By Joe Sills
You see them speeding over waterways every day — action cameras. They’re the all-seeing, wide-angle eyes of the internet, and they’re no fleeting fad; they’re here to stay. The rise of affordable and waterproof high definition cameras has helped angler-made fishing film festivals proliferate across the nation. Serious anglers are snatching action cameras up in droves. Professional anglers view them as required equipment. But are consumers buying enough of them?
To find out, we looked to the border, in the deepest heart of Texas—San Antonio— where CarecoTV President Wade Middleton lives.
If you ask Middleton, the answer is “no.” To shoot quality video, you need quality camera angles. Angles, as in…more than one.
When he’s not on the water or in the field, Middleton is busy creating television shows for networks like NBC Sports, Pursuit Channel, WildTV and FOX Sports — operations with a higher bar for excellence than your average YouTube channel.
Middleton knows his way around a camera, and not surprisingly, he knows the best way for serious action junkies to rig a boat up for video. Hint: it’s not quite as simple as sticking a mount to the front of your windscreen.
While it’s easy to slap a single camera anywhere on board, many anglers don’t bother to go the extra mile and purchase more than one device. Those who are serious about creating high quality fishing videos should.
At any given time, Middleton runs a minimum of three Garmin VIRB’s, and it’s not uncommon to see up to six running simultaneously on board the 21-foot CarecoTV/Cabela’s Ranger. Aside from the standard windshield mount, the crew also mounts cameras on top of the trolling motor, mid-way down the port and starboard gunnels, atop the outboard motor and attached to two Power-Poles. All save the Power-Pole mounts, which regularly find themselves submerged, are hard-wired to the boat’s electrical system. Middleton says this eliminates the need to constantly swap batteries and also provides re-charging stations for the battery-operated VIRB atop each PowerPole.
The setup will work with most action cameras, as long as the mounts are strong enough to handle the vibration when making long, bumpy runs across the water, but Garmin provides the only system with built-in G-Metrix that can display data like heart rate, speed, GPS location, and water depth (like the kind seen in Middleton’s video below) at the moment.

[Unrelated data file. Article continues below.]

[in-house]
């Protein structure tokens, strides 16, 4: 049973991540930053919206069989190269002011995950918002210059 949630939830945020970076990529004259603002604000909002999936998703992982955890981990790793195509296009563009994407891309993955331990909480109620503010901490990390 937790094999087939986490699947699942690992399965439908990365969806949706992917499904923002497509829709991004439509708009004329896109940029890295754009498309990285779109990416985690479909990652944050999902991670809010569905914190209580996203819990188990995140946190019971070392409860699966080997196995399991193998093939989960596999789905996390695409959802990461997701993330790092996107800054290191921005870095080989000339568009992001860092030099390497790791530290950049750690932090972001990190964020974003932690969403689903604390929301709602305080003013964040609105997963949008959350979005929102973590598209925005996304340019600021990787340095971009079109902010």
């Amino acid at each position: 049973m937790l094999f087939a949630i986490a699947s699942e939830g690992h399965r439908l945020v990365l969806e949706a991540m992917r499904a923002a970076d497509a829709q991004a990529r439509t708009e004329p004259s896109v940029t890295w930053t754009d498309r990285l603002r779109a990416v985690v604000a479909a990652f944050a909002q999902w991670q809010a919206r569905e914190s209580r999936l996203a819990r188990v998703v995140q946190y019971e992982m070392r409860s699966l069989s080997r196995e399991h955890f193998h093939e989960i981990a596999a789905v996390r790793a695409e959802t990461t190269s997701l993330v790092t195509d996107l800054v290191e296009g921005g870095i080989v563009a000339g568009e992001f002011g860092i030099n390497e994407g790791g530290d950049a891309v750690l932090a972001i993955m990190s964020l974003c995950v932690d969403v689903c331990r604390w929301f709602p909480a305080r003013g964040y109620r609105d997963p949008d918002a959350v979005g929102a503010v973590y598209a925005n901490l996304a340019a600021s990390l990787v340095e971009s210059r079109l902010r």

Aside from the hardwiring, Middleton says his crew runs their boat-bound setup straight out of the box. “There’s no secret to the mounts,” he says. “We use the ones that come with the camera. They’ve got 3M tape on the bottom, and even at high speed on rough water we’ve never had one come off.”
The results of Middleton’s labor are some of the highest quality outdoor videos around. And his methods can give anglers an edge if they’re looking to enter the next local fishing film festival.
“All the cameras allow us multiple angles, and all angles allow us to capture the moment as it happens,” Middleton adds. “Therefore the realism and emotion of the moment from the bite and hookset to the fight of the fish all the way to landing and release is captured.”
For anglers with an itch to share their adventures with the world, it’s all about capturing the moment. The more moments you capture, the more film you have. The more angles you have, the more exciting the moment … and for retailers, all of those moments should add up to more camera sales.
So how do you promote those sales?
- Tell anglers why they might want to invest in multiple cameras instead of just one. “One is a great place to start,” you might say.
- Explain how they can rig their boat (like Middleton) to mount more than one camera at a time.
- Encourage them to enter in your store’s very own customer film festival this summer.
And finally, get them itching for more. “Check out our website if you want to see some cool, inspiring fishing videos,” you could add. “What? Oh, yeah. Most of them are shot with more than one camera, but one is definitely a good place to start….”